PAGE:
This volume contains 266 letters covering a period of twenty-two months, when Tyndall was in his midthirties and had been employed by the Royal Institution as professor of natural philosophysince September 1853. Many of the letters printed here concern the lectures he delivered at the RI and other institutions and his attempt to establish his reputation as a researcher. Although he published in several other areas—including the cleavage of rocks, colorblindness, and glaciers—the main focus of his research was the newly discovered and problematic phenomenon of diamagnetism. Tyndall reported his experimental results and theoretical views on this subject in several lectures and papers that greatly enhanced his scientific standing, which was further extended by his contact with other scientists, not only in London but across the British Isles and in France and Germany. By the end of this period, Tyndall was a man of science with a European reputation that was recognized in November 1856 when the Royal Society elected him a member of its Council.
Liberty and the Pursuit of Knowledge Cover
Format: Hardback
Pages: 208
ISBN: 9780822945352
Pub Date: 09 Oct 2018
Imprint: University of Pittsburgh Press
French philosopher Charles Renouvier played an influential role in reviving philosophy in France after it was proscribed during the Second Empire. Drawn to the ideals of the French Revolution, Renouvier came to recognize that the free will and civil liberties he supported were essential to the pursuit of science, contrary to the ideologies of positivists and socialists who would restrict liberty in the name of science. He struggled against monarchy and religious authority in the period up through 1848 and defended a liberal, secular form of political organization at a critical turning point in French history, the beginning of the Third Republic. As Warren Schmaus argues, Renouvier’s work provides an example of one way in which philosophy of science can succeed in bringing about change in political life—by critiquing political ideologies that falsely claim absolute certainty on religious, scientific, or any other grounds. Liberty and the Pursuit of Knowledge explores the understudied relationship between Renouvier’s philosophy of science and his political philosophy, shedding new light on the significance of his thought for the history of philosophy.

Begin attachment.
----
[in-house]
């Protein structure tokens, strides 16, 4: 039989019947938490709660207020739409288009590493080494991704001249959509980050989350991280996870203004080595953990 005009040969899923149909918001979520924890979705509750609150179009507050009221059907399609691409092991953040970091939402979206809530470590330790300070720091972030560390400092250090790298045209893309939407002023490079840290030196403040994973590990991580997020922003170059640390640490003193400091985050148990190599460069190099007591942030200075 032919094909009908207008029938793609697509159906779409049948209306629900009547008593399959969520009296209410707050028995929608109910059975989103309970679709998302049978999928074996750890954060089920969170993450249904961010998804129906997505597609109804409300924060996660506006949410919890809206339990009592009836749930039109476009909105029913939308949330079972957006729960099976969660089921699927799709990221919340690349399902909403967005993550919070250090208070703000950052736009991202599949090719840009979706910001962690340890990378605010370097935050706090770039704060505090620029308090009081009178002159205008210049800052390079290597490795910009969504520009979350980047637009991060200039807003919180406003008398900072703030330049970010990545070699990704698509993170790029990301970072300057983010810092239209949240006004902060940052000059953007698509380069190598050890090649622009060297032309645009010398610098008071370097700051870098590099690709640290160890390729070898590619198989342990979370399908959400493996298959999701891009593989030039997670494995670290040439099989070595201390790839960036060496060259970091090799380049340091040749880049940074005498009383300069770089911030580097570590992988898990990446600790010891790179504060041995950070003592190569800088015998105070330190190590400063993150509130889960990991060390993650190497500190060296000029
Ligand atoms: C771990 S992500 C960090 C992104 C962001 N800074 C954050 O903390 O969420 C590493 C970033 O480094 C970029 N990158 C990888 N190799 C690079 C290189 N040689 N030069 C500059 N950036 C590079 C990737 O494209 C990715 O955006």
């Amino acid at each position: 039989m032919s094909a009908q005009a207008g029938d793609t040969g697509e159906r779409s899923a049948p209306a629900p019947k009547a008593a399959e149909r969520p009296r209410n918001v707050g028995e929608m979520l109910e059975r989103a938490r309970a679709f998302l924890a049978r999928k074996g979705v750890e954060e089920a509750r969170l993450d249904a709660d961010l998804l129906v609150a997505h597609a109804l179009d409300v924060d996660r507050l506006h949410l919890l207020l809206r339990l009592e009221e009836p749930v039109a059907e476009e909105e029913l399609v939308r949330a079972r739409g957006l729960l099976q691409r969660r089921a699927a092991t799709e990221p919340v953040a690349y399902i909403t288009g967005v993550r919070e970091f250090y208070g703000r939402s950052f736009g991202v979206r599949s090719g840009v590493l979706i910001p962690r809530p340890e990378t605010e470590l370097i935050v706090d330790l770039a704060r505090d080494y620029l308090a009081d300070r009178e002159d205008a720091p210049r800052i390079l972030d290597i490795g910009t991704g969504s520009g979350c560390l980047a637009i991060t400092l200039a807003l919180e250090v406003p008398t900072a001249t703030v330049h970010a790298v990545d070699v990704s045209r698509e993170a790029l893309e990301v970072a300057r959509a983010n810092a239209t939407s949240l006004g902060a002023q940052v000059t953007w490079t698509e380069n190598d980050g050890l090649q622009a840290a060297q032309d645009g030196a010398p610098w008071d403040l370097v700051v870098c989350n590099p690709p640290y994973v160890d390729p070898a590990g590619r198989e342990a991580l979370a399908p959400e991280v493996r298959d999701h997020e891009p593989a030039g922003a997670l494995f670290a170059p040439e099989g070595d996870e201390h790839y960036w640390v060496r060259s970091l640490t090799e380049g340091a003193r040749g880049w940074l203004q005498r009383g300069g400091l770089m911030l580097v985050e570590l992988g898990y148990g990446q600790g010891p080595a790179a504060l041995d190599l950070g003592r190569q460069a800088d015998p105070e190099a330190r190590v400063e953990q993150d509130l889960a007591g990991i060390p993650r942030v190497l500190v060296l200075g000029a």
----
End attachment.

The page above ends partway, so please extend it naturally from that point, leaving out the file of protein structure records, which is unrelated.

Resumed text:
Elkhorn Cover
Format: Hardback
Pages: 312
ISBN: 9780813176017
Pub Date: 21 Sep 2018
Imprint: University Press of Kentucky
When former Kentucky Poet Laureate Richard Taylor took a job at Kentucky State University in 1975, he purchased a fixer-upper -- in need of a roof, a paint job, city water, and central heating -- that became known to his friends as "Taylor's Folly." The historic Giltner-Holt House, which was built in 1859 and sits close by the Elkhorn Creek a few miles outside of Frankfort, became the poet's entrance into the area's history and culture, and the Elkhorn became a source of inspiration for his writing. Driven by topophilia (love of place), Taylor focuses on the eight-mile stretch of the creek from the Forks of the Elkhorn to Knight's Bridge to provide a glimpse into the economic, social, and cultural transformation of Kentucky from wilderness to its current landscape. He explores both the natural history of the region and the formation of the Forks community. Taylor recounts the Elkhorn Valley's inhabitants from the earliest surveyors and settlers to artist Paul Sawyier, who memorably documented the creek in watercolors, oils, and pastels. Interspersed with photographs and illustrations -- contemporary and historic -- and intermixed with short vignettes about historical figures of the region, Elkhorn: Evolution of a Kentucky Landscape delivers a history that is by turns a vibrant and meditative personal response to the creek and its many wonders. Flowing across four counties in central Kentucky, Elkhorn Creek is the second largest tributary of the Kentucky River. Known for its beauty and recreational opportunities, Elkhorn Creek has become an increasingly popular location for canoeing, kayaking, and camping and is one of the state's best-known streams for smallmouth bass, bluegills, and crawfish. Like Walden Pond for Henry David Thoreau, the Elkhorn has been a touchstone for Taylor. A beautiful blend of creative storytelling and historical exploration of one of the state's beloved waterways, Elkhorn celebrates a gem in the heart of central Kentucky.